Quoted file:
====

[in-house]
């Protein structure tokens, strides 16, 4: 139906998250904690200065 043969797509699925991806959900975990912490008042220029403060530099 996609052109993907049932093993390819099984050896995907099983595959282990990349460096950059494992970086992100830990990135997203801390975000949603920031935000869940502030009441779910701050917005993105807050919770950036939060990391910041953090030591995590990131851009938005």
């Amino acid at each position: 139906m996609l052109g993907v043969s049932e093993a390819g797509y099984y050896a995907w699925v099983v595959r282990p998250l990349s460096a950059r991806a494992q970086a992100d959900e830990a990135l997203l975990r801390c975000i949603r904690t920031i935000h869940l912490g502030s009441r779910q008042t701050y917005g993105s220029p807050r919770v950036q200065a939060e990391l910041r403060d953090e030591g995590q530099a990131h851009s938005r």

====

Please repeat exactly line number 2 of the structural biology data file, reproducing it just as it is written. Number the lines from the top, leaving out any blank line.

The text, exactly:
């Protein structure tokens, strides 16, 4: 139906998250904690200065 043969797509699925991806959900975990912490008042220029403060530099 996609052109993907049932093993390819099984050896995907099983595959282990990349460096950059494992970086992100830990990135997203801390975000949603920031935000869940502030009441779910701050917005993105807050919770950036939060990391910041953090030591995590990131851009938005």